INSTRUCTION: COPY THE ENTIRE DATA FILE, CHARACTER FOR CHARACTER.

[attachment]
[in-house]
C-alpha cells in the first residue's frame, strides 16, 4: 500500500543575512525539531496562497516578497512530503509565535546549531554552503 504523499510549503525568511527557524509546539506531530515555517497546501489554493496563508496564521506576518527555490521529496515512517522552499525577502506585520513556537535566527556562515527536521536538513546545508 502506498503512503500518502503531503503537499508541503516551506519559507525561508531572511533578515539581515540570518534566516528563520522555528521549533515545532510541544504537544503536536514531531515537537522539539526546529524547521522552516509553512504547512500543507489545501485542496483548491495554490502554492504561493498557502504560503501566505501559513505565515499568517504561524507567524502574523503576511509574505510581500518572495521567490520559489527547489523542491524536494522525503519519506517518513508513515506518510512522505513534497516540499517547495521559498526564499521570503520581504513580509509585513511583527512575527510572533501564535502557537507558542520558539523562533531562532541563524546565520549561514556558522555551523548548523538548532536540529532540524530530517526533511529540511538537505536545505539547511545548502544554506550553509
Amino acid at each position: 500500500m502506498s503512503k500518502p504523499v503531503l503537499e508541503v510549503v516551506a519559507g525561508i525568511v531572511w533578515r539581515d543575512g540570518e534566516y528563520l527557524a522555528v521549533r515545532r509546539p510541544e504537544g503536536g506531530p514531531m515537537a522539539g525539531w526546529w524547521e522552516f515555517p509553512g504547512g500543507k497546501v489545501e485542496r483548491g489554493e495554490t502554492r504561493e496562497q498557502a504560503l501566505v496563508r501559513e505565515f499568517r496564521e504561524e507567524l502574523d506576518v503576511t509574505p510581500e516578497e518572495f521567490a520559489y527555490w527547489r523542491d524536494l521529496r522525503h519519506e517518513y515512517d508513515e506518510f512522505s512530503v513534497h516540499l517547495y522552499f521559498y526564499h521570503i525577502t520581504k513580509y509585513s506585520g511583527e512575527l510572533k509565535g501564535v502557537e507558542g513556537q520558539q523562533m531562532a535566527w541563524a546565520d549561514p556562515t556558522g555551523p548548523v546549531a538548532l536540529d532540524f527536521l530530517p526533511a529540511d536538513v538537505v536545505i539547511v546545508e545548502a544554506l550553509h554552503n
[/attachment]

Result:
[in-house]
C-alpha cells in the first residue's frame, strides 16, 4: 500500500543575512525539531496562497516578497512530503509565535546549531554552503 504523499510549503525568511527557524509546539506531530515555517497546501489554493496563508496564521506576518527555490521529496515512517522552499525577502506585520513556537535566527556562515527536521536538513546545508 502506498503512503500518502503531503503537499508541503516551506519559507525561508531572511533578515539581515540570518534566516528563520522555528521549533515545532510541544504537544503536536514531531515537537522539539526546529524547521522552516509553512504547512500543507489545501485542496483548491495554490502554492504561493498557502504560503501566505501559513505565515499568517504561524507567524502574523503576511509574505510581500518572495521567490520559489527547489523542491524536494522525503519519506517518513508513515506518510512522505513534497516540499517547495521559498526564499521570503520581504513580509509585513511583527512575527510572533501564535502557537507558542520558539523562533531562532541563524546565520549561514556558522555551523548548523538548532536540529532540524530530517526533511529540511538537505536545505539547511545548502544554506550553509
Amino acid at each position: 500500500m502506498s503512503k500518502p504523499v503531503l503537499e508541503v510549503v516551506a519559507g525561508i525568511v531572511w533578515r539581515d543575512g540570518e534566516y528563520l527557524a522555528v521549533r515545532r509546539p510541544e504537544g503536536g506531530p514531531m515537537a522539539g525539531w526546529w524547521e522552516f515555517p509553512g504547512g500543507k497546501v489545501e485542496r483548491g489554493e495554490t502554492r504561493e496562497q498557502a504560503l501566505v496563508r501559513e505565515f499568517r496564521e504561524e507567524l502574523d506576518v503576511t509574505p510581500e516578497e518572495f521567490a520559489y527555490w527547489r523542491d524536494l521529496r522525503h519519506e517518513y515512517d508513515e506518510f512522505s512530503v513534497h516540499l517547495y522552499f521559498y526564499h521570503i525577502t520581504k513580509y509585513s506585520g511583527e512575527l510572533k509565535g501564535v502557537e507558542g513556537q520558539q523562533m531562532a535566527w541563524a546565520d549561514p556562515t556558522g555551523p548548523v546549531a538548532l536540529d532540524f527536521l530530517p526533511a529540511d536538513v538537505v536545505i539547511v546545508e545548502a544554506l550553509h554552503n